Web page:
Spinal cord injury patient Cruise Bogle controls mobility with tongue
Skimboarding in Florida ended sadly for Cruise Bogle when a wave whipped his board out from under him and sent him crashing into the ocean floor, breaking his neck. Since then, Bogle has been paralyzed from the neck down, but new technology promises to restore some of his movement.
During his stay at a hospital in Atlanta, the man was tapped to test a new wheelchair developed by engineers from the Georgia Institute of Technology. It is powered by the patient's tongue because that organ is connected to the brain directly, rather than through the spinal cord, and so remains functional even in quadriplegics, according to CNN.
Bogle's tongue was fitted with a small magnet that works like a mouse pad, with the tongue as the cursor. Moving the tongue forward sends a wireless signal to sensors in a special headset that causes the wheelchair to move forward, while moving the tongue back causes the opposite movement.
"It was awkward at first to control a wheelchair with my tongue, but it got easier as I went on," the 20-year-old told the news provider, adding that the technology is "amazing."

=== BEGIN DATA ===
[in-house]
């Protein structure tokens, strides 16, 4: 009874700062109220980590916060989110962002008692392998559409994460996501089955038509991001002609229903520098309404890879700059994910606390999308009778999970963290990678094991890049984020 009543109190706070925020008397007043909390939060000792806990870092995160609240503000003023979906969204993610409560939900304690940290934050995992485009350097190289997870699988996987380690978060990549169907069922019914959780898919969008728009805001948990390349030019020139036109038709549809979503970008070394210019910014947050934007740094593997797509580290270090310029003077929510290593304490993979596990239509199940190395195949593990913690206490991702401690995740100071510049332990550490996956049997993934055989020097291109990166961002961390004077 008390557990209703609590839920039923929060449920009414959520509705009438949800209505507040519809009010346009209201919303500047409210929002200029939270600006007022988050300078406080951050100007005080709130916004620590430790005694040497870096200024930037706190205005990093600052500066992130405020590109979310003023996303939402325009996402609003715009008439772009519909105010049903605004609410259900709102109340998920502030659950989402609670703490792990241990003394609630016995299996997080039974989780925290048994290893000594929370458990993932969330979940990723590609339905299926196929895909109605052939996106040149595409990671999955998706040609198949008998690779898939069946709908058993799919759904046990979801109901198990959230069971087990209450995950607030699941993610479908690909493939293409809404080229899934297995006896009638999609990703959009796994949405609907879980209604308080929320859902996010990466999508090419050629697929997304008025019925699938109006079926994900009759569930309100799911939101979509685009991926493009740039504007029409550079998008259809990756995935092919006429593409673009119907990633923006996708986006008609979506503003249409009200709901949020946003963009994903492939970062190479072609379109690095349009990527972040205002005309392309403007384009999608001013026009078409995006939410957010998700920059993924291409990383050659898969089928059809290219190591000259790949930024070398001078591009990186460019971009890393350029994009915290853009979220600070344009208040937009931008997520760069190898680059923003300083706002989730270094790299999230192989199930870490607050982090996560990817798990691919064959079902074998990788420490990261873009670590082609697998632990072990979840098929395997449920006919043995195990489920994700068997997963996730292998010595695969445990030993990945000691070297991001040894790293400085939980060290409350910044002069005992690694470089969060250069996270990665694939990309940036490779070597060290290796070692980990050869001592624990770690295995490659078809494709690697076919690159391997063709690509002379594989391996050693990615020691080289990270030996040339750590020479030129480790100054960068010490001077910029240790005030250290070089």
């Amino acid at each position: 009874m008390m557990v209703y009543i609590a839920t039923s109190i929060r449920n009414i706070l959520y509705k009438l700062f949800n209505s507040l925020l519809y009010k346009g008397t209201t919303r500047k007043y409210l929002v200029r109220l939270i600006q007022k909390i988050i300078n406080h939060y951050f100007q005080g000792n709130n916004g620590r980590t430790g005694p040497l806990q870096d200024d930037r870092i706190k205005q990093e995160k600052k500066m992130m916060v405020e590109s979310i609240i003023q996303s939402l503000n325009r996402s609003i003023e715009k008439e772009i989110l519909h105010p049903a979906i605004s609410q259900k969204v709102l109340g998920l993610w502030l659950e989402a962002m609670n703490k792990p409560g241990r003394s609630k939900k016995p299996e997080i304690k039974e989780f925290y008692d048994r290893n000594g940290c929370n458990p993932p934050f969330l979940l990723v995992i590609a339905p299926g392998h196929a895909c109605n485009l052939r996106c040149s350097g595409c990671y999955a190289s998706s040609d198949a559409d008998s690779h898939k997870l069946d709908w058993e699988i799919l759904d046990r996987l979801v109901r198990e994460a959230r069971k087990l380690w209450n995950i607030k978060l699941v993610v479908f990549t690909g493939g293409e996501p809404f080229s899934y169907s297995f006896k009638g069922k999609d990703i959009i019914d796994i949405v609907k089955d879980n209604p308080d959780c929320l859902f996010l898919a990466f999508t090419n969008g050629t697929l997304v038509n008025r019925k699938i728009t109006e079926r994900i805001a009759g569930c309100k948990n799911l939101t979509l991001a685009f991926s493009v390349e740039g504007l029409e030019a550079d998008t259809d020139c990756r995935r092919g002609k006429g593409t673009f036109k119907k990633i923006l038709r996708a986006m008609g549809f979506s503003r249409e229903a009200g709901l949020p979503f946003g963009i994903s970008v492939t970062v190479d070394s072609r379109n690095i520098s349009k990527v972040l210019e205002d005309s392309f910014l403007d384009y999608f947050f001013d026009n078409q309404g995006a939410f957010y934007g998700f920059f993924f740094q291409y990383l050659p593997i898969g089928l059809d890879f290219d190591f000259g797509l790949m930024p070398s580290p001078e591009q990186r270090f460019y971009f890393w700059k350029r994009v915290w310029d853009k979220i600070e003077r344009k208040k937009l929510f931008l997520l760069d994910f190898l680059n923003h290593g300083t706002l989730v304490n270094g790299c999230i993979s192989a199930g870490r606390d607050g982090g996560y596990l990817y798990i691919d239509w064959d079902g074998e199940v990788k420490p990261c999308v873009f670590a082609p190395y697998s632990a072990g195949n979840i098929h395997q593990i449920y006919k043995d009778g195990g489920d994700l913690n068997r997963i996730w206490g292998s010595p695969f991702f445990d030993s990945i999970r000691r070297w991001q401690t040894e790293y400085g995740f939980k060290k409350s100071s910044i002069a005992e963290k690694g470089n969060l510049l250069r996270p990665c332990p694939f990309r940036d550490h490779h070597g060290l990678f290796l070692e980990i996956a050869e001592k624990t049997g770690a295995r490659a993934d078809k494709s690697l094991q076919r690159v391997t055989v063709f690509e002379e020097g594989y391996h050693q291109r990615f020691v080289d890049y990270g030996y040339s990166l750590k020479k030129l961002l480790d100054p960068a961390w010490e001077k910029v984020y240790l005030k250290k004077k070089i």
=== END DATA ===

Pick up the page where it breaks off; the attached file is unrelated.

According to the Travis Roy Foundation, which is dedicated to spinal cord injury research, between 250,000 - 400,000 Americans are living with this type of injury and more than 13,000 new cases are reported each year.
The Mayo Clinic suggests that individuals may reduce their risk of a spinal cord injury by driving safely, exercising caution around firearms, preventing falls, and taking precautions when playing sports.
Another organization that can help survivors live thriving lives despite their disability is the National Spinal Cord Injury Association.